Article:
Experts Meet in Lagos on Global Trade Operation Systems
By Modupe Gbadeyanka
Some key stakeholders in the financial and business sectors recently converged in Lagos to brainstorm on global trade operations systems.
The meeting was put together by the International Chamber of Commerce (ICC) Nigeria and had representatives of the Central Bank of Nigeria (CBN) in attendance.
Also at the 2018 May edition of the Banking Technique and Practice meeting were officials of Heritage Bank, host of the event, as well as financial experts and business executives from different sectors.
Welcoming the team, the Chief Risk Officer of Heritage Bank, Mr Dimitiri Dike, noted that the current dynamics in the trade and commerce nationally and internationally deserves urgent attention.
He stated that policy summersault and the need for reviews of operation systems has posed a lot of challenges that the visiting team needed to look into and proffer appropriate solutions.
Mr Dike charged the trade experts to review the new global order of international trade that now encourages an open account method of transaction in the global trade.
An open account transaction in international trade is a sale where the goods are shipped and delivered before payment is due, which is typically in 30, 60 or 90 days. Obviously, this option is advantageous to the importer in terms of cash flow and cost, but it is consequently a risky option for an exporter.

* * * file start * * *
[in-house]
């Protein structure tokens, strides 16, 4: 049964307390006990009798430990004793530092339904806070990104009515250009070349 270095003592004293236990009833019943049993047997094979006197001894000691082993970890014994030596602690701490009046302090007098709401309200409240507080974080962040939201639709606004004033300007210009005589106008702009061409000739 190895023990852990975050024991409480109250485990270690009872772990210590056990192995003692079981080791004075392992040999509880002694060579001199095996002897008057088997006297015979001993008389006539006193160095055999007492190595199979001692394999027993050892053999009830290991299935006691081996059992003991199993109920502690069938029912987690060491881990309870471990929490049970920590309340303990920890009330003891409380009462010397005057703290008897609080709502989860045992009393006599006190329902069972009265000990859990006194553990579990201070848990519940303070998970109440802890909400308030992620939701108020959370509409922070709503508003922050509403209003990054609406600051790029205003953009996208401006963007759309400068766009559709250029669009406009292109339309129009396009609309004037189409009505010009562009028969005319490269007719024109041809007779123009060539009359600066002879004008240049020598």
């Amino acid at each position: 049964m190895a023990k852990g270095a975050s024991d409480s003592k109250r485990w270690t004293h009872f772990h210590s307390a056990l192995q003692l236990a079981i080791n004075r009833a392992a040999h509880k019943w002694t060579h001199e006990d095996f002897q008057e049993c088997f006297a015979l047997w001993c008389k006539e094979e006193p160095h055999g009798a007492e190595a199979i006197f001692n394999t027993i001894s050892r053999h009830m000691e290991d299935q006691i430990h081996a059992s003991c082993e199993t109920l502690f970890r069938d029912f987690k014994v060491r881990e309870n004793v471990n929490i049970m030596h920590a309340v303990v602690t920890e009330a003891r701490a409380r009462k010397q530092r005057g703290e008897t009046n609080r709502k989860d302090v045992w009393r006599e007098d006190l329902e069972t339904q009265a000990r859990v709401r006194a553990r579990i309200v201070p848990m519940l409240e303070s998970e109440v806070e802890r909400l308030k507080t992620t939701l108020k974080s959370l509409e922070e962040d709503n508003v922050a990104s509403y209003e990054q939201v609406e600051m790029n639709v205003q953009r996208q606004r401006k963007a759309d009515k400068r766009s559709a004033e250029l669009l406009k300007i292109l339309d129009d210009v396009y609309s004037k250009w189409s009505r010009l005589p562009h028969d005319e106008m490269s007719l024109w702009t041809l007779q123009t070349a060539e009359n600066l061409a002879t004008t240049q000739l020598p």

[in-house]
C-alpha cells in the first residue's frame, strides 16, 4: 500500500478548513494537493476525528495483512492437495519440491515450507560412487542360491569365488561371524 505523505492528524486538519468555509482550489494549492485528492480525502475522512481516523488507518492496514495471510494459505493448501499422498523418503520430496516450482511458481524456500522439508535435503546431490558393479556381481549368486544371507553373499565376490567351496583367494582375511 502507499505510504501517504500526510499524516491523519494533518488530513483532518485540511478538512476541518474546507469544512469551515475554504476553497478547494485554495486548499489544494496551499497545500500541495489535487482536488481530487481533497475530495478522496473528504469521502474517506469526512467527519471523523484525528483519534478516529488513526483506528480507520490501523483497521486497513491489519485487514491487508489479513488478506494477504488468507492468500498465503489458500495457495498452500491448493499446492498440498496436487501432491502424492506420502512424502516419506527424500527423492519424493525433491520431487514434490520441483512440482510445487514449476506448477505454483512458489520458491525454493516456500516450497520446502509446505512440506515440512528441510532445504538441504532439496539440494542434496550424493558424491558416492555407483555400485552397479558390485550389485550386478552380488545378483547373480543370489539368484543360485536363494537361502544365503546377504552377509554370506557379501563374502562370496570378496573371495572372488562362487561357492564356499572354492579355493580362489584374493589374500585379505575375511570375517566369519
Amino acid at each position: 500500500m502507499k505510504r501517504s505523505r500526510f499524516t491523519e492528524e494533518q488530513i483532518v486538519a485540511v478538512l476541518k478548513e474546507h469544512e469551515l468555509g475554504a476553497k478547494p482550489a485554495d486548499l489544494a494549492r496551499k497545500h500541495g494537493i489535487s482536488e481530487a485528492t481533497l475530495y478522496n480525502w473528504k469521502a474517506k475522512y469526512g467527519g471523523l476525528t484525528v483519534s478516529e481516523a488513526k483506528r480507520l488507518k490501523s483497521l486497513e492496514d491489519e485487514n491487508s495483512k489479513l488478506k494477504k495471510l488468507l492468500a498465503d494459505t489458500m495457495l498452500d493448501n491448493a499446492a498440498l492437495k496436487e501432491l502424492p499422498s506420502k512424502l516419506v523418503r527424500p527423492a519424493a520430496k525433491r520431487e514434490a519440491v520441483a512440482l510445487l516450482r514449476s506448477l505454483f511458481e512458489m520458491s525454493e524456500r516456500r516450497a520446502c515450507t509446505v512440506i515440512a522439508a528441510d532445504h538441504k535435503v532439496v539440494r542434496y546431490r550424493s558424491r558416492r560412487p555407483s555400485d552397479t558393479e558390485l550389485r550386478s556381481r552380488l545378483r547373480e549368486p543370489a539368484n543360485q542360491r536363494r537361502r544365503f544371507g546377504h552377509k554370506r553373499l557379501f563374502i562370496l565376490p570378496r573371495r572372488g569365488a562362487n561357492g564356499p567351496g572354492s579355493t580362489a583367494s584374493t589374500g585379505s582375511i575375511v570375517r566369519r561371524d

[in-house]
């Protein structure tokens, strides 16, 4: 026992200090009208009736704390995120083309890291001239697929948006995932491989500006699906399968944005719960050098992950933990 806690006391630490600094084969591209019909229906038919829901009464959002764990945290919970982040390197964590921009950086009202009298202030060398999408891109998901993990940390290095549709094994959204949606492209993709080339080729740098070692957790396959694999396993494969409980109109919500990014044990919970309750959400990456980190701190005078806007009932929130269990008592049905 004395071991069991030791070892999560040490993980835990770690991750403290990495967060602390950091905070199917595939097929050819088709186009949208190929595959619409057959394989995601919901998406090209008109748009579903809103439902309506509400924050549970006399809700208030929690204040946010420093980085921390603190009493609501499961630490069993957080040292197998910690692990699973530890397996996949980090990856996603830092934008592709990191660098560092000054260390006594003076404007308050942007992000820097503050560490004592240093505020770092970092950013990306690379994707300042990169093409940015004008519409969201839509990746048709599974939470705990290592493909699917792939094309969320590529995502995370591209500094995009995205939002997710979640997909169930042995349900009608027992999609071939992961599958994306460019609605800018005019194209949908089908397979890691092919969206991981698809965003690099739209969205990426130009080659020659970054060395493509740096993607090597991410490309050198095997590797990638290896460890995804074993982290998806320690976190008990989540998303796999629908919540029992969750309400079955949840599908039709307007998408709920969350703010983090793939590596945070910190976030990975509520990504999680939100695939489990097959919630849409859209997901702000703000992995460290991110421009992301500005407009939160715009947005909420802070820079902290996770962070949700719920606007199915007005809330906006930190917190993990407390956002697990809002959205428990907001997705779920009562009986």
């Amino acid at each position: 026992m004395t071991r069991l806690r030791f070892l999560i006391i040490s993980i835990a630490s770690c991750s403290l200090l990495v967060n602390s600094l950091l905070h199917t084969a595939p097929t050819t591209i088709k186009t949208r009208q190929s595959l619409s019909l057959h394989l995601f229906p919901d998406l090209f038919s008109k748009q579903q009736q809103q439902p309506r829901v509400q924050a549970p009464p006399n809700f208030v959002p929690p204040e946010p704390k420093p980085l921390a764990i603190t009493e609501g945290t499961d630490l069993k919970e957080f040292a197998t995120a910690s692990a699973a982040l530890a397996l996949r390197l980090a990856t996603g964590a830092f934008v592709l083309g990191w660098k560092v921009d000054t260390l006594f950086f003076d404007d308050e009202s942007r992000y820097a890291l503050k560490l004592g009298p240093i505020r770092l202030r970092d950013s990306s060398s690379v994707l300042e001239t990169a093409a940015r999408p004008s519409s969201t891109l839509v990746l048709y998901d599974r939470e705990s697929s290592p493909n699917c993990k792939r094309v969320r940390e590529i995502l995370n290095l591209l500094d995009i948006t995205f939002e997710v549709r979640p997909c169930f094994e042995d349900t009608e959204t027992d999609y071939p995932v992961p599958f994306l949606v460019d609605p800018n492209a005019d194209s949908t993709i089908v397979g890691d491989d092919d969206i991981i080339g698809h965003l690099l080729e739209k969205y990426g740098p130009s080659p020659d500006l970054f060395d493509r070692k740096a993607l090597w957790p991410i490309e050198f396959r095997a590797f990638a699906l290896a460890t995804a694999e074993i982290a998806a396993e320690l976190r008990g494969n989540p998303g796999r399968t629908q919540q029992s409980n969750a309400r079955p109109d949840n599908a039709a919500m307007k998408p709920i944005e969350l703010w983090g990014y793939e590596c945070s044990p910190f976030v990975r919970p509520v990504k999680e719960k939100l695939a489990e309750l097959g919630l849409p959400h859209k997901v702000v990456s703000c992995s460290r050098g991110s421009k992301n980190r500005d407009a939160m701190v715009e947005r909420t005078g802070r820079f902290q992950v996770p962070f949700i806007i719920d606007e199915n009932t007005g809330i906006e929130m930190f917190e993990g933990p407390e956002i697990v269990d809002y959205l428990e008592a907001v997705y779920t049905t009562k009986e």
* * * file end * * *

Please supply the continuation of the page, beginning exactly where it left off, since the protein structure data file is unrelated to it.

Responding, Chairman of ICC Nigeria Banking Commission, Mr Raymond Ihyembe, warned that steps must be taken to tackle the possible effects of the current policy.
This, he said, becomes imperative in view of the fact that Nigeria’s economy depends solely on crude oil. According to him, any massive drop in the price of crude oil in the global market usually affects the aggregate economy greatly.
Mr Ihyembe therefore, said in such instances, trade and commerce, which is supposed to be the safety net for the nation, is again facing turbulence as a result of policy change.
Corroborating this point was Mrs Omolara Akanji, Vice Chairman, ICC Nigeria, Banking Commission, who advised banks in the country to always attend the global ICC events where policies are formulated.
She expressed concerns that Nigerian banks were not at the ICC Banking Commission meeting held in Miami, USA in April 2018, where modalities of the new policy were discussed.
According to her, their presence at such occasions would have helped to re-shape their orientation about the kind of reviews and adjustments their current structures require.
Meanwhile, the bankers present were of the opinion that they were aware of the new policy, but their common fear is there is currently a gap between the apex bank and the Nigeria Customs. They said banks relate with the documentation presented by exporters and importers, while Customs relates with the goods involved. With this, they said, banks are incapacitated to some extent.
Meanwhile, to address the deficiency, the chairman suggested inauguration of a special committee that will review the status quo and then come up with the treat, risks and opportunities of the current policy.
The suggestions were unanimously agreed to and the special committee comprising five banks was given three weeks to submit its recommendations on how to mitigate the risk of open account policy in the international trade.